The contract, worth about $3.1 million, calls for BAE to gather, track and report fatigue-related information about the Hornet's airframe and engines using a unique, Australian-developed Maintenance Diagnostic and Service Life Monitoring System.
BAE Systems Australia said it has developed a suite of diagnostic software tools that provide the Australia air force with the capability to conduct detailed investigations into generic aircraft operational characteristics and into the causes of specific aircraft incidents.
BAE Systems was selected in 2008 to develop a similar capability for the air force's new fleet of 24 F/A-18F Super Hornets.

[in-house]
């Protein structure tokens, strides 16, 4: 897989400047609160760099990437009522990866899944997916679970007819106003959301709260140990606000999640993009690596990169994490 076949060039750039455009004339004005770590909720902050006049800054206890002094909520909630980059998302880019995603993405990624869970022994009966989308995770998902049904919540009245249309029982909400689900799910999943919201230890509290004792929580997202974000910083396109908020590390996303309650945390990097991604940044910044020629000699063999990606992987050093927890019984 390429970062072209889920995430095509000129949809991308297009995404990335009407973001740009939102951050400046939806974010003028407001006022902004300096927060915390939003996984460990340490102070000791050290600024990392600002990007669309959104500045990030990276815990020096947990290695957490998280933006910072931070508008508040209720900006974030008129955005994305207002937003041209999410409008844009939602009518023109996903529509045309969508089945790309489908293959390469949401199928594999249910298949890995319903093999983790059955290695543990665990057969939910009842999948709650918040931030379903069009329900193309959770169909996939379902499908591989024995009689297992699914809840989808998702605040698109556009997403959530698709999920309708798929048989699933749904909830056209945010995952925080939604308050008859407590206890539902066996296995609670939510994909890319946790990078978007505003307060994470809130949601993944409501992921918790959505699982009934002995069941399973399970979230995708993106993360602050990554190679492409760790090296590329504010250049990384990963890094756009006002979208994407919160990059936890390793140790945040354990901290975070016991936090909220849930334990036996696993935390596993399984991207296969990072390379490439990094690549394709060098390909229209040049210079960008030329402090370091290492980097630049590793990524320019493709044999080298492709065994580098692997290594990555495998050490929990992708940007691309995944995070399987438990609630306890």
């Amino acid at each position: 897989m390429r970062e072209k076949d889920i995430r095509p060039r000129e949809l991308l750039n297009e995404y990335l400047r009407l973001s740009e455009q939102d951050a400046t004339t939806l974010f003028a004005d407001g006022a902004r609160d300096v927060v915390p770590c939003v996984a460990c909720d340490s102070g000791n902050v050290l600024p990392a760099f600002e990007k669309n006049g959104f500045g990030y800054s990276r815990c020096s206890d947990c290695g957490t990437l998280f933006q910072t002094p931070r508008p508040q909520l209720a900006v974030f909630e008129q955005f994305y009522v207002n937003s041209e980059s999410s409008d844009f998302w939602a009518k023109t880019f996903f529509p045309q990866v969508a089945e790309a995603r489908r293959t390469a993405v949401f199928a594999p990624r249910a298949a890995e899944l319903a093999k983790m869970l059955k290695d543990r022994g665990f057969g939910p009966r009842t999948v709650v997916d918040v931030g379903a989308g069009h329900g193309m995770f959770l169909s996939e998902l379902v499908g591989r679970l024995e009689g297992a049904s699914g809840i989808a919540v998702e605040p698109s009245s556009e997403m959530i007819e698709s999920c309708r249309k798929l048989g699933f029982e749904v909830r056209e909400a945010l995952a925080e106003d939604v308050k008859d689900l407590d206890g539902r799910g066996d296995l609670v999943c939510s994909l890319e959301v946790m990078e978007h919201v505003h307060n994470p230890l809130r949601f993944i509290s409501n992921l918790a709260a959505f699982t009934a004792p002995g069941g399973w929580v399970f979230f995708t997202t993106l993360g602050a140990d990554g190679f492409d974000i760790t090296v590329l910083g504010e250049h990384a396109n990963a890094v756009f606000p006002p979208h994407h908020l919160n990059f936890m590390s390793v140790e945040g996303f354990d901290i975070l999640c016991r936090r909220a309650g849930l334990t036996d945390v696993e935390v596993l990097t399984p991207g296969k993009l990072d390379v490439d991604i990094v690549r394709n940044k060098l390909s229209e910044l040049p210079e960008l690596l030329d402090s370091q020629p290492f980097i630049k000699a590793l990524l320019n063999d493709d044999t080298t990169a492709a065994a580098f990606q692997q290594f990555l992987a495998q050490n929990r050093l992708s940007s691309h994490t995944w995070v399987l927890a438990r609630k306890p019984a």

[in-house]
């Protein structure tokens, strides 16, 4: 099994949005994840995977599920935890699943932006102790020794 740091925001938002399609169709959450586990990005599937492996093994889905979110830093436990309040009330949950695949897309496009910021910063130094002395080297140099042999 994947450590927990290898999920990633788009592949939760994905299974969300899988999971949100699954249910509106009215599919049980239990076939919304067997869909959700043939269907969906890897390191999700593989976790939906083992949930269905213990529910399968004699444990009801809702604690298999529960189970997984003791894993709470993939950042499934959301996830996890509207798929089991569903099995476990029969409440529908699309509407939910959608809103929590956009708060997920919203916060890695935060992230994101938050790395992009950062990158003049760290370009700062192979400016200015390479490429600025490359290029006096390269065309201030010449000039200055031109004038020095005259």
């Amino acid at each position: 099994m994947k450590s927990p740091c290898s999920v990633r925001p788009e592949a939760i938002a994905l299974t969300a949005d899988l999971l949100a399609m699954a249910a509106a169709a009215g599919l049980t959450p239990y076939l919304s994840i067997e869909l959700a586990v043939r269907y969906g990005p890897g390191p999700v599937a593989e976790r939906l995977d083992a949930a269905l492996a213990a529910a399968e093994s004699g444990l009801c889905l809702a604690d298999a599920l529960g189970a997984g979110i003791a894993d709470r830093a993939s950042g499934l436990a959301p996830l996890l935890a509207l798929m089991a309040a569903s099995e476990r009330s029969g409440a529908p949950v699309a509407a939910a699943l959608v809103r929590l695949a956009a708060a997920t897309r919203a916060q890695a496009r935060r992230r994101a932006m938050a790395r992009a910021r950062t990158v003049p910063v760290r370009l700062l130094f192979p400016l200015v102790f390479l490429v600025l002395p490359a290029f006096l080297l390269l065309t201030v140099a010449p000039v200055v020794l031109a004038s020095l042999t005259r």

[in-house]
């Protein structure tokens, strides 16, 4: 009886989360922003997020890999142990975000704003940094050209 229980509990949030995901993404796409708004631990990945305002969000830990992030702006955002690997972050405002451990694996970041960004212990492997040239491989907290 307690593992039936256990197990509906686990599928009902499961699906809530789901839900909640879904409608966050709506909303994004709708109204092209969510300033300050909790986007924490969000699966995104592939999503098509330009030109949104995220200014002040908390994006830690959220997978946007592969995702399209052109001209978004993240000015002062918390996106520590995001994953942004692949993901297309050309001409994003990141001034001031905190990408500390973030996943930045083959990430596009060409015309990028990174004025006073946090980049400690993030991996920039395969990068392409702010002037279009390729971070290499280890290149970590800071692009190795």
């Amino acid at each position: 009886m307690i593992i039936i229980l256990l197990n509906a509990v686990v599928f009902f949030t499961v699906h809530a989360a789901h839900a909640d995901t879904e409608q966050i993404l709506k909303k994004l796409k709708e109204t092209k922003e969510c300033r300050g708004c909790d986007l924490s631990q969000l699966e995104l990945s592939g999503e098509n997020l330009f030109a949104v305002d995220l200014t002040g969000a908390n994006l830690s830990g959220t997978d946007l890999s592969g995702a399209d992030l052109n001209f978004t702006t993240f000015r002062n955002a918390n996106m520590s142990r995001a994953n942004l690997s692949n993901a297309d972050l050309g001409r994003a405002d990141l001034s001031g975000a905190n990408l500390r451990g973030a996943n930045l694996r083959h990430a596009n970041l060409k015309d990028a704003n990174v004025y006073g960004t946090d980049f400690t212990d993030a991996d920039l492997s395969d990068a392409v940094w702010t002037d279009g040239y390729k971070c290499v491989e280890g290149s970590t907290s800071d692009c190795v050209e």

"Leveraging our unique system will give the (air force) and Defense Science Technology Organization the data required to make informed decisions on the F/A-18 fleet to ensure it remains viable until the introduction of the F-35 Lightning II aircraft into service," BAE's Aerospace business unit Director John Monaghan said.
BAE Systems Australia has delivered comprehensive airframe and engine fatigue monitoring services for the Hornet fleet since 1983.
Since 2009, BAE Systems Australia and L-3 MAS Canada have also been providing long-term maintenance and modification support for the air force's Hornets.
Toddler uninjured after being knocked over by Obama family dog
Florida bear attack: Black bear mauls woman's face